Detection of scars has been defined as segments with strain worse than −10% in the presence of wall thinning (11). The current study, however, endorses that vendor-specific values should be used. The characterization of scar was not the purpose of these studies, but the results emphasized that there are still significant challenges to be resolved before echocardiography can replace cardiac magnetic resonance in scar detection.
Another very important piece of knowledge was recently gained from another publication from the Task Force (12). They showed that the variability of strain values was lower than for the traditional echocardiographic measures that we have taken for granted (Figure 1). We imagine that most cardiologists around the world have not reflected much about variability between vendors with regard to ejection fraction and left ventricular end-diastolic diameter and more. These results show, however, that simple echocardiographic measures have higher variability between different vendors than the more advanced deformation imaging techniques.
In conclusion, these papers establish GLS as an excellent measure for assessment of left ventricular function, with lower variability between different machine and software vendors than with other echocardiographic measures. We must, however, continue to recommend that each patient should be followed up using the same vendor equipment, despite good intervendor agreement. This is even more important for more traditional echocardiographic measurements and is not limited to strain measurements. Furthermore, use GLS, be careful about interpretations of segmental analyses, and continue to note suspicion on scarred myocardium for risk assessment and potentially future improved treatment.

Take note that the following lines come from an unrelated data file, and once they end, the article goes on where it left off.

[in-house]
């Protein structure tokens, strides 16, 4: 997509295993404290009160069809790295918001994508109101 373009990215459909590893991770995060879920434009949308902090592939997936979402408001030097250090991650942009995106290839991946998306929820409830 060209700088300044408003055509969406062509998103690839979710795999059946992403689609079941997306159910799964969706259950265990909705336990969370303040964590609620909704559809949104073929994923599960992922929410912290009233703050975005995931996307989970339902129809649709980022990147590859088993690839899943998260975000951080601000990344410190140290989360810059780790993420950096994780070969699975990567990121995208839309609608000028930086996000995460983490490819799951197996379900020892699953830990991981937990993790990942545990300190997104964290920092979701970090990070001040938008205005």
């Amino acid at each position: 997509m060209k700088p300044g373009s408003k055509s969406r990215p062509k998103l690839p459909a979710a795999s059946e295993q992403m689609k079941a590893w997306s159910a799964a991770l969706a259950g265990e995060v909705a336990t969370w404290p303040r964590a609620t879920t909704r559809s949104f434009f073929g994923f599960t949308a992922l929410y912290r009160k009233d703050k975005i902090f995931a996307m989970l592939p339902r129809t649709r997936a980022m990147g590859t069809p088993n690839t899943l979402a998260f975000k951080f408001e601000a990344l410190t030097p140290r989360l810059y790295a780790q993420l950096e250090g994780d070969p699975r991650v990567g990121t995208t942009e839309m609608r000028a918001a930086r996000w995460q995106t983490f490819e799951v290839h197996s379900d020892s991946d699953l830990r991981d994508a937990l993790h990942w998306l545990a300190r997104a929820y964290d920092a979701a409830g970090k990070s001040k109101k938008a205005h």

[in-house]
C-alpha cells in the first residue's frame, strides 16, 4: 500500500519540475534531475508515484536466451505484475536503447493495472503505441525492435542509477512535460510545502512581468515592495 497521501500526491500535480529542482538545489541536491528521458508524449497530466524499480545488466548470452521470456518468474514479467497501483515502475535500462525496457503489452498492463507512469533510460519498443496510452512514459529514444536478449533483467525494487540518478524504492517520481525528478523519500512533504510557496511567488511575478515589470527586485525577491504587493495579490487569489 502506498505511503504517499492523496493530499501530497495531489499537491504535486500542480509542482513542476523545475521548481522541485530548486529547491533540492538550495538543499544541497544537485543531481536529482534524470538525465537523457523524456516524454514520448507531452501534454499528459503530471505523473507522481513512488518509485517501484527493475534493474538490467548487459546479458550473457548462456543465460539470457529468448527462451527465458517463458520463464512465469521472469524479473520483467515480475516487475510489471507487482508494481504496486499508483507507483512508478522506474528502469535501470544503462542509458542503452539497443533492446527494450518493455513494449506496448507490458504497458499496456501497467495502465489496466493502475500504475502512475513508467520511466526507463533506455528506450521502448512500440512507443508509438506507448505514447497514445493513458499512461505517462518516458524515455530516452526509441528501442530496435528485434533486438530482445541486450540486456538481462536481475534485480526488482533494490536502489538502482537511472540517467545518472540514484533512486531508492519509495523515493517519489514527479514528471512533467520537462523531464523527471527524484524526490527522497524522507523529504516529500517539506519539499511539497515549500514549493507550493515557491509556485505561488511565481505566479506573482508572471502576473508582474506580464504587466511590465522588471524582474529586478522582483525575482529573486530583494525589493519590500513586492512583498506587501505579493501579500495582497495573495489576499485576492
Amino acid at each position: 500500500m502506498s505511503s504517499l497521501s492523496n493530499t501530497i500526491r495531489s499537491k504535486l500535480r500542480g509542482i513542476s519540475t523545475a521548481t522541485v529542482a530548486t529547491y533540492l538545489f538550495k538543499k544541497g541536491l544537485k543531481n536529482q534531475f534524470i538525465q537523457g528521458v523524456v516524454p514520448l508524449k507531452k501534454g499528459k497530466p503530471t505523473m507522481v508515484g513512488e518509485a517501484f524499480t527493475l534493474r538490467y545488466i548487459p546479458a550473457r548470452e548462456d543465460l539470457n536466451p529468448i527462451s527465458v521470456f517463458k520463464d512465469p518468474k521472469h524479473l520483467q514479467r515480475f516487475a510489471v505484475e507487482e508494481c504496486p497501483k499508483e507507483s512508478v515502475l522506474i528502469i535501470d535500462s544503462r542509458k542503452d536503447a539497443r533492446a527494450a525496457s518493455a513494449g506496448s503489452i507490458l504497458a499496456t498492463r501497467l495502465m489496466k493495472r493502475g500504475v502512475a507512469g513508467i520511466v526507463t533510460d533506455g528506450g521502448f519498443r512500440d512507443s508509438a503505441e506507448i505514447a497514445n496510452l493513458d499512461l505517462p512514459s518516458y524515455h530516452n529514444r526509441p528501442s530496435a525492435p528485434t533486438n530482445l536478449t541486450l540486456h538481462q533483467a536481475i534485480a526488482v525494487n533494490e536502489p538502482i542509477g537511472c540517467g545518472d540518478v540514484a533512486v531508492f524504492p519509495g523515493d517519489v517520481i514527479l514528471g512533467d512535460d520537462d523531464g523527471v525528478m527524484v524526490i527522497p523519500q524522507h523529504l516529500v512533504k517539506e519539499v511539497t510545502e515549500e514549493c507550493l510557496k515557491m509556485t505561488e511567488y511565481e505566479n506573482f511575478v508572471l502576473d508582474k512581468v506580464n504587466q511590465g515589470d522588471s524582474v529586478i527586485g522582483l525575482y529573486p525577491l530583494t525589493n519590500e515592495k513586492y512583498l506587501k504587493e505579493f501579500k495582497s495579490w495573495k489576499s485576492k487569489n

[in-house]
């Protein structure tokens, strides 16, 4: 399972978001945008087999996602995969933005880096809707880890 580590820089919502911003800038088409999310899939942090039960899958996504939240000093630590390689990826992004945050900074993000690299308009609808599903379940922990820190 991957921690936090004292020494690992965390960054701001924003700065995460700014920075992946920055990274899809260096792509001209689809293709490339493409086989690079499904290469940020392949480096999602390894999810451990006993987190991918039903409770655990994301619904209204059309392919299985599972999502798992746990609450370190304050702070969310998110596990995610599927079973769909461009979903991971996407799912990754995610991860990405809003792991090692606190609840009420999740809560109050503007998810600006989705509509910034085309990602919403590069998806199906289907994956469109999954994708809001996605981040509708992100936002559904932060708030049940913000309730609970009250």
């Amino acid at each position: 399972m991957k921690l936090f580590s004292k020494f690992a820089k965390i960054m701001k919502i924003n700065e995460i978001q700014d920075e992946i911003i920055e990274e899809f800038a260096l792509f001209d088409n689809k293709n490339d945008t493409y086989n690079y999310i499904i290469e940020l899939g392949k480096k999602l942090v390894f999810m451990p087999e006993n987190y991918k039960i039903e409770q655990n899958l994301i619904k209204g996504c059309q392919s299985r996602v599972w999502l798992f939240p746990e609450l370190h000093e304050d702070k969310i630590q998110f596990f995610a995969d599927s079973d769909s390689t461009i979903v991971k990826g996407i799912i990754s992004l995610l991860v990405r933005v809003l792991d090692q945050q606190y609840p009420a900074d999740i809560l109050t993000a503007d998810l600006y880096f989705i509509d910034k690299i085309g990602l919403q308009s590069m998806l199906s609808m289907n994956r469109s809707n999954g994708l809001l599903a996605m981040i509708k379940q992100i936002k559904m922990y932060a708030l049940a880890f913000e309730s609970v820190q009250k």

↵∗ Editorials published in JACC: Cardiovascular Imaging reflect the views of the authors and do not necessarily represent the views of JACC: Cardiovascular Imaging or the American College of Cardiology.
Both authors have reported that they have no relationships relevant to the contents of this paper to disclose.
- 2018 American College of Cardiology Foundation